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26-09-2018 | Original Paper | Issue 1/2019

Biodiversity and Conservation 1/2019

Role of way of life, latitude, elevation and climate on the richness and distribution of orchid species

Journal:
Biodiversity and Conservation > Issue 1/2019
Authors:
Spyros Tsiftsis, Zuzana Štípková, Pavel Kindlmann
Important notes
Communicated by Daniel Sanchez Mata.

Electronic supplementary material

The online version of this article (https://​doi.​org/​10.​1007/​s10531-018-1637-4) contains supplementary material, which is available to authorized users.

Abstract

We are experiencing climate warming that is likely to affect all regions worldwide, although in a different manner, when its consequences (e.g. increase of temperature, lower seasonality, lower environmental stochasticity) are considered. Thus, our prediction of how global change will affect distribution and survival of species can be estimated by using our knowledge, how species richness and distribution is related with latitude and elevation. We used 193 terrestrial orchid species and subspecies as an example and we classified them according to their root system. This trait represents the evolution of strategies for underground storage of resources and resource acquisition as well as a characteristics that can be described as a life history trait. Classification of orchid life history traits that focus on belowground strategies has never been examined in a macroecological study. We then explored the associations between species richness, mean niche breadth and mean distribution on one hand and selected predictors on the other hand, using regression techniques for all orchids, and then for their subsets with different root systems. The predictive power, as well as the significance of the predictors, was also tested using polynomial second order generalized linear models. Species richness for the three belowground strategies was significantly affected by the predictors, whereas their mean niche breadth and mean distribution were largely dependent on their evolutionary history. The correlations of mean niche breadth and mean distribution with maximum elevation, latitude and longitude were significant for all orchid taxa and their subsets. All the variables together accounted for almost 50% or more of the variance in each of the subsets. The maximum elevation was the most significant factor for rhizomatous and intermediate orchids, whereas minimum temperature in the coldest month was highly significant for the tuberous orchids. Spatial distribution of Greek orchids is associated with a combination of elevation, latitude and climate. The distributions of rhizomatous and intermediate orchids are mainly associated with the orographic configuration of Greece, whereas the tuberous orchids are widely distributed in the southern, central and north-western areas of Greece, where most of them are limited by the harsh winter climate.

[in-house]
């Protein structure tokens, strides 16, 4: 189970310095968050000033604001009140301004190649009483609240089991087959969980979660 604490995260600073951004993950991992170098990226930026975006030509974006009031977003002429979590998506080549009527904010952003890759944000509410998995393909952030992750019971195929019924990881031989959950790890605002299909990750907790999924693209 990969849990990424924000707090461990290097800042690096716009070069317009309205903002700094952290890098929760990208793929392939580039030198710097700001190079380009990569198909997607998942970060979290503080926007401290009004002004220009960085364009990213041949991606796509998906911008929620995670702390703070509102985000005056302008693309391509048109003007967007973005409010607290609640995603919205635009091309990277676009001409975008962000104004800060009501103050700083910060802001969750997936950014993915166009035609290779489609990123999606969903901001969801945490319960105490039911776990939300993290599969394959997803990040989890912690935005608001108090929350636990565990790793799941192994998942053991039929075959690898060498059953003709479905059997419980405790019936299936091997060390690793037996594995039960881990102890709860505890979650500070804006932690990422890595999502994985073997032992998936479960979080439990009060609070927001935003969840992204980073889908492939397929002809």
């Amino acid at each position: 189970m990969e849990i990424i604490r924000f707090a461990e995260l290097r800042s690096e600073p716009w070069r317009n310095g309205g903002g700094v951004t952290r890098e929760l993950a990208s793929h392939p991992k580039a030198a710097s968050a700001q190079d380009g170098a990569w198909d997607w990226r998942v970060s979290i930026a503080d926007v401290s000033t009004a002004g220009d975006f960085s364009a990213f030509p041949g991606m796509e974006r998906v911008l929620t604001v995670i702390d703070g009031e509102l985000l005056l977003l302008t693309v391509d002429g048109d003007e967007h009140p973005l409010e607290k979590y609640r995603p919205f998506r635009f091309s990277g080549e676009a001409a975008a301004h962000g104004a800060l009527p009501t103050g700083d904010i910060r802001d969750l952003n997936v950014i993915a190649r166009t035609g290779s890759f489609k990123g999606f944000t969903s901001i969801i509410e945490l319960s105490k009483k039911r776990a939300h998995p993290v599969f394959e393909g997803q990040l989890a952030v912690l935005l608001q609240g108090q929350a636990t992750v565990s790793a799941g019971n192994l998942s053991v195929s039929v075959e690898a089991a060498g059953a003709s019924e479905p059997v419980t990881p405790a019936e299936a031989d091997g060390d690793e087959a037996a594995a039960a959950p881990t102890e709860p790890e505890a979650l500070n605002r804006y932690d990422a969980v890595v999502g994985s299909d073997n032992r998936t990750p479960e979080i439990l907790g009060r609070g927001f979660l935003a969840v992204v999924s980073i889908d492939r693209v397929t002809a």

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Supplementary Material
Supplementary material 1 (PDF 130 kb)
10531_2018_1637_MOESM1_ESM.pdf
Supplementary material 2 (PDF 83 kb)
10531_2018_1637_MOESM2_ESM.pdf
Supplementary material 3 (PDF 78 kb)
10531_2018_1637_MOESM3_ESM.pdf
Supplementary material 4 (XLSX 25 kb)
10531_2018_1637_MOESM4_ESM.xlsx
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